This lecture looks at which interests Liberalism and Socialism support, and how socio-economic and political interests driving them contribute to their respective inabilities to operate completely independently from each other. That is, in spite of being theoretically antithetical, Liberalism and Socialism stand in a dialectical relationship to each other.
Wayne Cristaudo is Professor of Political Science at Charles Darwin University. Before, Professor Cristaudo taught Politics and then European Studies at the University of Adelaide. He then went to the University of Hong Kong where he was coordinator of European Studies and then the Division Head of West Studies in the School of Modern Languages and Cultures.
Professor Wayne Cristaudo’s area of interests combines the study of the nature of ‘human beings,’ the history and nature of ideas and social and political institutions, as well as how these also impact on the different characters of peoples and nations. The broad scope of Professor Cristaudo’s interests mean that his work has always been interdisciplinary and wide-ranging. His has written on political and social theory and philosophy, metaphysics, literature, love and evil, the Western tradition.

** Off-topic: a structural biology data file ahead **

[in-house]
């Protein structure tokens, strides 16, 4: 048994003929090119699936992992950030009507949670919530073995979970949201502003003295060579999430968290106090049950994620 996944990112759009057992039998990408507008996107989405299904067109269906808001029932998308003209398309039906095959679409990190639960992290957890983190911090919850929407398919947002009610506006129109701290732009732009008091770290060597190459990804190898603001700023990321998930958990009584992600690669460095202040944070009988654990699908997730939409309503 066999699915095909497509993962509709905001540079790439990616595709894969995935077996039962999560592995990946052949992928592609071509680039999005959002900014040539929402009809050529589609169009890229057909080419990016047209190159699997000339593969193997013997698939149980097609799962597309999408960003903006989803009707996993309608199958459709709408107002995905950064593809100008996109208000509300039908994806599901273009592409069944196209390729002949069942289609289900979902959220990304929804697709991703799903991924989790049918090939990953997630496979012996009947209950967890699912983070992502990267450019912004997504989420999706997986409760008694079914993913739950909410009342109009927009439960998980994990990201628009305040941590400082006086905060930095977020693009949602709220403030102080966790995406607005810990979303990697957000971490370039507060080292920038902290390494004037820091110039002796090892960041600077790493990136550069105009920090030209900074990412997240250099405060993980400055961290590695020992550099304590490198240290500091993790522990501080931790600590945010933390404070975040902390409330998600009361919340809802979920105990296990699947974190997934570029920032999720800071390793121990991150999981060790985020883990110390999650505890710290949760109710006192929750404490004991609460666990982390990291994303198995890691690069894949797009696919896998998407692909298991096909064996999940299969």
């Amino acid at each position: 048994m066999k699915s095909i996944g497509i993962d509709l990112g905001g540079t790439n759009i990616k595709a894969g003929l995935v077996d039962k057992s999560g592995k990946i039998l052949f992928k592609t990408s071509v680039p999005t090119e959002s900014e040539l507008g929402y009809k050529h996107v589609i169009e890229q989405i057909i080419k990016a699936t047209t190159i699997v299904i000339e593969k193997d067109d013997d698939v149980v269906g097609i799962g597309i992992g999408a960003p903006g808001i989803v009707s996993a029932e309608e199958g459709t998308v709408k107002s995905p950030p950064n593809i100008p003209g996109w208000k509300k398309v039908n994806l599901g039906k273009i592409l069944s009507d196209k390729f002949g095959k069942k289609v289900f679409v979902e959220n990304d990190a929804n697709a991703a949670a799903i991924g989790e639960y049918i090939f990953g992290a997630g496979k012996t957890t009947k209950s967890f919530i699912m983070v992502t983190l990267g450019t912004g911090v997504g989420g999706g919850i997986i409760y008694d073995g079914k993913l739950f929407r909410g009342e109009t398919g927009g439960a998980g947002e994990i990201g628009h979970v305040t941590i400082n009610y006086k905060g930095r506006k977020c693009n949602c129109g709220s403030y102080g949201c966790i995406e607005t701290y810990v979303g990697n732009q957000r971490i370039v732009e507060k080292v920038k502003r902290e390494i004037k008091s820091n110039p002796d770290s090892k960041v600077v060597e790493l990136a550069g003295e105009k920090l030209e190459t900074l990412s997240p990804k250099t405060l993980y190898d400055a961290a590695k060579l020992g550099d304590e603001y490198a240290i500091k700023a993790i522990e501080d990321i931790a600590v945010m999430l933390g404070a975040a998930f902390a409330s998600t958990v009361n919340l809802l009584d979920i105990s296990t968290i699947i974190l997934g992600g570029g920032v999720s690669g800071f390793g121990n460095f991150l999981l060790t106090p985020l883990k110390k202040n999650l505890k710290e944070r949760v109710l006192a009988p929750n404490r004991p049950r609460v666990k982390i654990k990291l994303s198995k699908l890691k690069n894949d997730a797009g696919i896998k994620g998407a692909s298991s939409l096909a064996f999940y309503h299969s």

His research interests also have led to an interest in the social and political dimension of religion, particularly Judaism, Christianity and Islam. Professor Cristaudo has supervised a broad array of topics from theses on European Politics to Development and International Politics, to Creative Arts, Literature and Social and Political Philosophy.
When: Thursday, September 7, at 15.30
Where: Kyiv School of Economics, room 408